October 28, 2010


I recently returned to village from a two week glorious feast of America's finest. I saw my wonderful friends and family, traffic that moves with laws and stops at lights not flocks of goats, and the gluttony of our food warehouses called grocery stores.

Saying goodbye to America was tearful; making the conscience decision to trade in heated, running water for bucket baths and my western throne for the squatter took more than a few deep breaths.

My shower is on the left. My toilet on the right.

I brought back to Senegal ten newly acquired pounds, jars of peanut butter and gifts for the village. Thank you to everyone that gave bags of goodies. My village is over the moon with their shinny new jewelry and toys. Barkedji is also very in support of finding a cure to breast cancer (thanks Donna); the bright pink key chains have become a status good.

Bubbles from the wedding are a HUGE hit with kids and adults alike!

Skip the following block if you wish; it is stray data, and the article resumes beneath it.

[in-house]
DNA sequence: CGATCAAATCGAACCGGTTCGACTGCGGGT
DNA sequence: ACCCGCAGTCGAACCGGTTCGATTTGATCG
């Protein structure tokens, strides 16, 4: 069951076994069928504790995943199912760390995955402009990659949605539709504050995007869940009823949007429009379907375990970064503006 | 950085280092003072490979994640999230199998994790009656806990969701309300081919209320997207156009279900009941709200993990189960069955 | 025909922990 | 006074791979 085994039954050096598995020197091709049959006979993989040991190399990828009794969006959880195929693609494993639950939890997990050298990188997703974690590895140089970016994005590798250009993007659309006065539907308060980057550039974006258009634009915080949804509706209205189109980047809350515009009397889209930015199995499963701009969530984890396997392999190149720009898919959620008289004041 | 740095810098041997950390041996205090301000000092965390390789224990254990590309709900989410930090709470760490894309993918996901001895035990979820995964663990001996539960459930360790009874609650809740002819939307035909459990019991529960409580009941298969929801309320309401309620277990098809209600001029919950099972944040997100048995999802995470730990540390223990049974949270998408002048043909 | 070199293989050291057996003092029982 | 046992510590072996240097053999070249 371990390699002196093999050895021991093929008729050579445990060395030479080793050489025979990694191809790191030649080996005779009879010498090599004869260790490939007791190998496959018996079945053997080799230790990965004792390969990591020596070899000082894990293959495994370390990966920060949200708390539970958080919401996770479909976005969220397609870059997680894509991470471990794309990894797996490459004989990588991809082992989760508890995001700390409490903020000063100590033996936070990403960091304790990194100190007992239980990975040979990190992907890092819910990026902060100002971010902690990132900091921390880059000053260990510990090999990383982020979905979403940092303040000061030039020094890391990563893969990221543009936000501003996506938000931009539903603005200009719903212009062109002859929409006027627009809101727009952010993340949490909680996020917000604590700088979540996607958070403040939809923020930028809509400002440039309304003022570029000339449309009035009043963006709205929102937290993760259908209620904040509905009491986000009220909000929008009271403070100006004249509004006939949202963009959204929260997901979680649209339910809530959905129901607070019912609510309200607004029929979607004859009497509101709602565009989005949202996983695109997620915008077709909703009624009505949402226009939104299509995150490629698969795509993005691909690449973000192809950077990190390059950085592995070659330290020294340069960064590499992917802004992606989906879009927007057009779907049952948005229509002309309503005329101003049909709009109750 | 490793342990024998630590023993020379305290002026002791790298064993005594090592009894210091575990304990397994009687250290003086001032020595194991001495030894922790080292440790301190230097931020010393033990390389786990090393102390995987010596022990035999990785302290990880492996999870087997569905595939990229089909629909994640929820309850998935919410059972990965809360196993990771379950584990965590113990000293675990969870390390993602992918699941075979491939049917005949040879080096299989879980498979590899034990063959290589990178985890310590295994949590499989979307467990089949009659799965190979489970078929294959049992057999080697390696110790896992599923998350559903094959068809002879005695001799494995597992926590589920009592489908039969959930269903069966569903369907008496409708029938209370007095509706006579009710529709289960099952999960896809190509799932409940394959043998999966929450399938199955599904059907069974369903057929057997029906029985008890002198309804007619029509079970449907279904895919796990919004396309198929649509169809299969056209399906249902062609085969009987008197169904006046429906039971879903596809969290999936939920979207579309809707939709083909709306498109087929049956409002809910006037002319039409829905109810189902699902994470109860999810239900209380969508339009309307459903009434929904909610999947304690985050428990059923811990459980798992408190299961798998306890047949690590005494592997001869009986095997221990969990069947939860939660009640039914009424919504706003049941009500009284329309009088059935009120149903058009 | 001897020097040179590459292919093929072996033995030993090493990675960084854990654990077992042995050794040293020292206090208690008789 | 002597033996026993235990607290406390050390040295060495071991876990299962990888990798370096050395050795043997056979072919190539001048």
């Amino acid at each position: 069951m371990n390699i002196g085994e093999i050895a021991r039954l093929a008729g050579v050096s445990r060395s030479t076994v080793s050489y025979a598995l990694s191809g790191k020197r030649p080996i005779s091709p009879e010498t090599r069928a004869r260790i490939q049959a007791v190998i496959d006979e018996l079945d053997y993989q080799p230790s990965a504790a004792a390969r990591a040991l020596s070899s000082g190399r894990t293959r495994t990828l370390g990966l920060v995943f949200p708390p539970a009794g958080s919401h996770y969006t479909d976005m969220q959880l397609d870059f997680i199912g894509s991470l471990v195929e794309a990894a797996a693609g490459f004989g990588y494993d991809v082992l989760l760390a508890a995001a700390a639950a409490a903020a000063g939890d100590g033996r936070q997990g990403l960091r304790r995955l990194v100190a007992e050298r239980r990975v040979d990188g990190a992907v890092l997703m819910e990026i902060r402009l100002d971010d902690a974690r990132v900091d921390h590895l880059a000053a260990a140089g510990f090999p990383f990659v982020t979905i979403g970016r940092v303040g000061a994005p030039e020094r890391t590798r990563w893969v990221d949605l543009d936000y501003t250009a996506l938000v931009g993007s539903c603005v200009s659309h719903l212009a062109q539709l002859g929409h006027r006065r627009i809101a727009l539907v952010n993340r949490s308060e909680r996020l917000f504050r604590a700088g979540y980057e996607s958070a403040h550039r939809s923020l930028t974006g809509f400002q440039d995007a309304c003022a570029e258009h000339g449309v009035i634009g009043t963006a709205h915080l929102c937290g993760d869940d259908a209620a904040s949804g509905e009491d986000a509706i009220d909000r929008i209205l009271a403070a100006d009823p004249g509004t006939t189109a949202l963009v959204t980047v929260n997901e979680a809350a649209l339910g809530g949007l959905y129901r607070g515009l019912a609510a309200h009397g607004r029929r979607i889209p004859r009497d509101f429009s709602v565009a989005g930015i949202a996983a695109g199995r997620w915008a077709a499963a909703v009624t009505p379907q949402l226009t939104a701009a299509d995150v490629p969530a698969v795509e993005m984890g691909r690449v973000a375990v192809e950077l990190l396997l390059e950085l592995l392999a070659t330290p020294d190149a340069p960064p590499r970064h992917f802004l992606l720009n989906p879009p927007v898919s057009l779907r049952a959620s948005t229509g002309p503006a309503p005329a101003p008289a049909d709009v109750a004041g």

This is my "grandma" wearing her new jewelry and huge smile.

My little sister sporting her new, fun glasses.

While at home a common question was 'what kind of work are you doing?'. A simple question that turns out is incredibly difficult to answer. I usually responded with 'I plant some trees and vaccinate some babies' which is what I do, but it doesn't begin to really explain what we do a Peace Corps volunteers. I recently had my Action Plan actualization meeting. I gathered my potential work partners and respected community members to discuss my long term work plans. Gardens, tree planting, hand washing and girls education are some of the main bullets on my plan. The meeting was helpful for the check list oriented, time frame American in me. It also helped to clear up that my purpose in the village is not to vomit money.

After the meeting looking at my tangible work goals I felt a sense of validation. Some days that I spend laying around on a mat in a pool of my own sweat I wonder if I am actually doing any good here. Having a tangible set of projects, with the community's blessing, went alone way to reassure me. Then my Seneglese mom rocked my perspective.

She told me that while I was in American my little brother came up to her and said, "Mom, today Fama (my local name) has been gone for one week. So, she will come back in one more week, right?" Wow.

I want to change my answer to the 'what have you been working on' question. I have been building a home and making friends worlds away from what I know.

This is my mom with her new grandson.